Oregano has seen this side of me and accepts it. He is usually even amused by it. When we were newlyweds and our first cat, Scooter, developed a large bump on his tail, I was concerned. On the way to the vet’s office, my eyes welled up and I started sniffling. Since I’m not normally a crier, Oregano looked over at me with great concern. “What’s wrong?”

“I’m worried that Scooter has tail cancer and we’re going to have to put him to sleep.” I whispered in a barely audible voice.

Oregano looked at me like I was insane. “Tail cancer?!  Is that even a thing? Why on Earth would you think that he has tail cancer?”

“I don’t know if tail cancer is a thing, but why else would he have a big lump on his tail?” I asked trying to make my absurd concern seem rational. In all fairness to my anxiety, he did ask what was bothering me. I was just telling him. He hadn’t asked me to evaluate the plausibility of my concern.

“We don’t know why he has a lump on his tail which is why we’re going to the vet. Besides, if it is tail cancer, he can always live without his tail. We won’t have to put him to sleep tonight,” he said attempting to calm my fear.

As it turned out, it wasn’t tail cancer. It was a big, old goose egg he got from running around the house sliding into the walls while chasing his toys. It’s been more than 20 years and we still don’t know if tail cancer is even a thing, but since then, Oregano has learned to find the humor in my creative anxiety.

A few weeks ago, I started waking up at 3 a.m. drenched in sweat and unable to cool myself off. This is a rarity for me. I’m always cold. During the winter, I sleep on a heated mattress pad in long pajamas and socks. Oregano is always hot, not in the smoldering sexy way, more like the human space heater way. The first night I woke up sweating, I looked over expecting to find him splayed out on top of the blanket. When I saw him sleeping soundly without any sweat beading on his forehead, I knew it was just me. Eventually I cooled off and fell back to sleep convinced it was just an isolated incident.

The morning after my fifth consecutive night of nocturnal perspiration, I woke up and announced to Oregano that I had gone into menopause, He looked at me with the same mixture of concern, disbelief and amusement he always has when my mental train goes off the rails.

“Really? Menopause? Just like that? That seems unusual. I thought it was more of a gradual thing,” he said.

“Well, I am a woman of a certain age. I didn’t think it was supposed to happen so suddenly, but I’ve never done this before, so who knows?” I replied seeming quite logical. “I guess this means the end of my youth,” I announced with dramatic flourish.

Stifling a laugh, Oregano asked, “What makes you think you’ve instantly entered menopause overnight?”

“It wasn’t overnight,” I replied defensively.  “It started on Saturday. It’s been five nights now.”

“What’s been five nights now?” he asked.

Trying to explain myself I said, “I’ve woken up at 3 a.m. sweating and unable to cool off. Look! I even had to take off my socks.” I lifted my bare feet in the air and wiggled them. “Night sweats are a symptom of menopause.”

“Oh, well, if you had to take your socks off because you were so hot, that must be menopause,” he kissed my head, chuckled and got out of bed.

As I was getting ready for work, Oregano called up from the family room. “When did you say your sudden onset menopause began?”

I yelled downstairs, “Saturday night.”

“You said it happened around 3 a.m.. Was it the same time every night?” he asked like a detective trying to solve a murder.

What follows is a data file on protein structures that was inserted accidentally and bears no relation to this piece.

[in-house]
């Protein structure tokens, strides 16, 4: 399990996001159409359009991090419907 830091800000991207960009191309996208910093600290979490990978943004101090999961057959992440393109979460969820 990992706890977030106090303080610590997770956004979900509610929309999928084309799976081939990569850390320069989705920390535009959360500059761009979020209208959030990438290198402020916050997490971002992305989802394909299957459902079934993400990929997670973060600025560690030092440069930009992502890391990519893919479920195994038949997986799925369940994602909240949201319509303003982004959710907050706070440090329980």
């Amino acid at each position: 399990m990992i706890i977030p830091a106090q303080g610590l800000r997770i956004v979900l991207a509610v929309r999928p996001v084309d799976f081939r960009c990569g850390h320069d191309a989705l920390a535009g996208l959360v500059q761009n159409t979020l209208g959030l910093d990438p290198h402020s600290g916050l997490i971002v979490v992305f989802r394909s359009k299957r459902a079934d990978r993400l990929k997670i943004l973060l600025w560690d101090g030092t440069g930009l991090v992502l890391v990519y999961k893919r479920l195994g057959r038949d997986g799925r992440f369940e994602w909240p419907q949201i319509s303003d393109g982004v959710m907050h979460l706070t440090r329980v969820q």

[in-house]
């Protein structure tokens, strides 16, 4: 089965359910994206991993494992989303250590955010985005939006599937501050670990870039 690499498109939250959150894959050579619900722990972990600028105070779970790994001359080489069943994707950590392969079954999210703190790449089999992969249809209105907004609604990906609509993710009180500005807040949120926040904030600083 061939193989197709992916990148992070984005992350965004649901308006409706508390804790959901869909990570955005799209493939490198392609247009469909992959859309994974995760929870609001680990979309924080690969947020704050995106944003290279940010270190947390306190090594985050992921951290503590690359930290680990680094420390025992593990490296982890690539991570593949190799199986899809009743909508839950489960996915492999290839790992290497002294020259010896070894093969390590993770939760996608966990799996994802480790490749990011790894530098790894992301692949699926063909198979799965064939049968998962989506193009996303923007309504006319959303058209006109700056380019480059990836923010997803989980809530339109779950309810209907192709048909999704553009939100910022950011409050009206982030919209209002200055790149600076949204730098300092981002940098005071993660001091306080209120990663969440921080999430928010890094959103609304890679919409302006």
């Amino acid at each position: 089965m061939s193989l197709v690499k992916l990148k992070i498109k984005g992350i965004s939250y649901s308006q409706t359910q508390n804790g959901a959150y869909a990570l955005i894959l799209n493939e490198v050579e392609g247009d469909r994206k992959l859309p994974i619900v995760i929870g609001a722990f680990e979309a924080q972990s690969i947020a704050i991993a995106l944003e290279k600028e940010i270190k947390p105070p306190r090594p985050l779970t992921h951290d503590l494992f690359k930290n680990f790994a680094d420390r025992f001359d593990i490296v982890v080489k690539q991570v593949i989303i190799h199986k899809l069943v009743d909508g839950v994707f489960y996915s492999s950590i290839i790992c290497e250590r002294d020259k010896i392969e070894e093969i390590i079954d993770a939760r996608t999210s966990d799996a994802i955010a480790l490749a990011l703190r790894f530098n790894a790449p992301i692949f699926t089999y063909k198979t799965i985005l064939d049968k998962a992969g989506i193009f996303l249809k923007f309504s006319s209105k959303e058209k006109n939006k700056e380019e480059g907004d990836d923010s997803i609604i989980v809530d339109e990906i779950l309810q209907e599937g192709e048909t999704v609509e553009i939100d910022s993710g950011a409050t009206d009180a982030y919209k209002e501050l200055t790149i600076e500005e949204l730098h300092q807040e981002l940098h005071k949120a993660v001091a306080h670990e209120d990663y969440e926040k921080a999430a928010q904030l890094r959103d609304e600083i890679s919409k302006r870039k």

“It was,” I replied.

“Didn’t you think it was unusual that it happened at the same time every night?” he bellowed from the bottom of the stairs.

“No,” I said irritated by the inquisition.

“Our new furnace was installed this past Saturday. Do you think that might have something to do with your night sweats?” He was not letting this go.

“I doubt it. If it was the furnace, you would have woken up sweating, too.” I countered making what I thought was an excellent point.

“Maybe not,” he responded. “You sleep in the little heat cocoon you’ve created for yourself.”

Finally, he was quiet and I went about my morning routine.

“You can relax. It’s not menopause,” Oregano yelled up the staircase. “I just checked the programmable thermostat. It must have gotten messed up when they installed the new furnace. The heat has been coming on at 2:45 a.m. and it is set for 74 degrees.  The upstairs has been warmer than usual in the middle of the night and since you sleep like a baked potato wrapped in tinfoil, you woke up sweating, but I didn’t.”

Oregano reprogrammed the thermostat to our regular settings. That night I slept sweatless through the whole night. When we woke up, Oregano asked, “How was your menopause last night? Any better?”

Orange is the New Cat

Orange is the New Cat

Going into the pet store on a Saturday is always a risky endeavor. Rescue groups and their charges crowd the area just inside the entrance. There is no way to get to the food and supplies in the back of the store without walking past scores of adorable cats with hard luck stories and sad faces. Other than steering clear of pet stores on weekends, the only other strategy I have at my disposal is to walk quickly and avert my eyes. Sure, I’ve bumped into a few people and displays, but I’ve managed to avoid the woeful stares of the homeless pets.  As long as I don’t stop to pet anything, I can get in and out of the store without coming home with a furry family member or a guilt trip.

Oregano and I needed some pet supplies. Since it was late Saturday afternoon, the rescue groups were gone and we were able to safely maneuver through the store without having our heartstrings tugged. I grabbed cans of cat food and Oregano hoisted the 42 pound bag of litter into the cart.